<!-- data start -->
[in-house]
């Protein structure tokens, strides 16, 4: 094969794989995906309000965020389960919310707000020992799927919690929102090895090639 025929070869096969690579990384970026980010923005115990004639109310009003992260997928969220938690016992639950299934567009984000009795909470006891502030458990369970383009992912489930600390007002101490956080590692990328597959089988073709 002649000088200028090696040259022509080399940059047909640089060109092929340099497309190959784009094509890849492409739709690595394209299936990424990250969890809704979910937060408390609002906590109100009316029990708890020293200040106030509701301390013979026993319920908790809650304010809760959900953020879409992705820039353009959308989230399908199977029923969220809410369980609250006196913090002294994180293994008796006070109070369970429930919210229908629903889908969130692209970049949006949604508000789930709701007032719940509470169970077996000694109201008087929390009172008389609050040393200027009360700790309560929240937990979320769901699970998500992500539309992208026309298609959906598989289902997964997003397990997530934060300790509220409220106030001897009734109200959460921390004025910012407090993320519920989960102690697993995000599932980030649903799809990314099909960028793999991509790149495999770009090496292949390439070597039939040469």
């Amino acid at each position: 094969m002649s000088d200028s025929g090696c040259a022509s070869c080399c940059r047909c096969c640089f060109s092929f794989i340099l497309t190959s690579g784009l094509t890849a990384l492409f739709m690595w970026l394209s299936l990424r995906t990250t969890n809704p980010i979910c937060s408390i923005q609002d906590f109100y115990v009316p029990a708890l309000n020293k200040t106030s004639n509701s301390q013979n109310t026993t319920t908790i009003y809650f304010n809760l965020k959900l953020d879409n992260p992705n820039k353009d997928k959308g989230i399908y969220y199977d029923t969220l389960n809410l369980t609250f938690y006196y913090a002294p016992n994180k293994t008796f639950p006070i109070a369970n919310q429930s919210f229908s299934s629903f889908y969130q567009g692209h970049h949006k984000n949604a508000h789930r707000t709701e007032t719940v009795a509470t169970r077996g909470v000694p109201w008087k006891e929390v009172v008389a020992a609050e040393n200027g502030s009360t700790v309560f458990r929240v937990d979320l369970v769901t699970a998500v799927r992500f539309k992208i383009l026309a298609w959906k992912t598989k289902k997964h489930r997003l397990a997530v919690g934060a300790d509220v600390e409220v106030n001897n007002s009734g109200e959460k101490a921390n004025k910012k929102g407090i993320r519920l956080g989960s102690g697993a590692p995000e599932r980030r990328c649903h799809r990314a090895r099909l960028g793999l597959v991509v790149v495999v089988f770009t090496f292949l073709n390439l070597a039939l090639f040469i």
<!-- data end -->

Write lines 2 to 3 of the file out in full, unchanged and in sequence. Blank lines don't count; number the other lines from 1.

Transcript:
């Protein structure tokens, strides 16, 4: 094969794989995906309000965020389960919310707000020992799927919690929102090895090639 025929070869096969690579990384970026980010923005115990004639109310009003992260997928969220938690016992639950299934567009984000009795909470006891502030458990369970383009992912489930600390007002101490956080590692990328597959089988073709 002649000088200028090696040259022509080399940059047909640089060109092929340099497309190959784009094509890849492409739709690595394209299936990424990250969890809704979910937060408390609002906590109100009316029990708890020293200040106030509701301390013979026993319920908790809650304010809760959900953020879409992705820039353009959308989230399908199977029923969220809410369980609250006196913090002294994180293994008796006070109070369970429930919210229908629903889908969130692209970049949006949604508000789930709701007032719940509470169970077996000694109201008087929390009172008389609050040393200027009360700790309560929240937990979320769901699970998500992500539309992208026309298609959906598989289902997964997003397990997530934060300790509220409220106030001897009734109200959460921390004025910012407090993320519920989960102690697993995000599932980030649903799809990314099909960028793999991509790149495999770009090496292949390439070597039939040469």
């Amino acid at each position: 094969m002649s000088d200028s025929g090696c040259a022509s070869c080399c940059r047909c096969c640089f060109s092929f794989i340099l497309t190959s690579g784009l094509t890849a990384l492409f739709m690595w970026l394209s299936l990424r995906t990250t969890n809704p980010i979910c937060s408390i923005q609002d906590f109100y115990v009316p029990a708890l309000n020293k200040t106030s004639n509701s301390q013979n109310t026993t319920t908790i009003y809650f304010n809760l965020k959900l953020d879409n992260p992705n820039k353009d997928k959308g989230i399908y969220y199977d029923t969220l389960n809410l369980t609250f938690y006196y913090a002294p016992n994180k293994t008796f639950p006070i109070a369970n919310q429930s919210f229908s299934s629903f889908y969130q567009g692209h970049h949006k984000n949604a508000h789930r707000t709701e007032t719940v009795a509470t169970r077996g909470v000694p109201w008087k006891e929390v009172v008389a020992a609050e040393n200027g502030s009360t700790v309560f458990r929240v937990d979320l369970v769901t699970a998500v799927r992500f539309k992208i383009l026309a298609w959906k992912t598989k289902k997964h489930r997003l397990a997530v919690g934060a300790d509220v600390e409220v106030n001897n007002s009734g109200e959460k101490a921390n004025k910012k929102g407090i993320r519920l956080g989960s102690g697993a590692p995000e599932r980030r990328c649903h799809r990314a090895r099909l960028g793999l597959v991509v790149v495999v089988f770009t090496f292949l073709n390439l070597a039939l090639f040469i």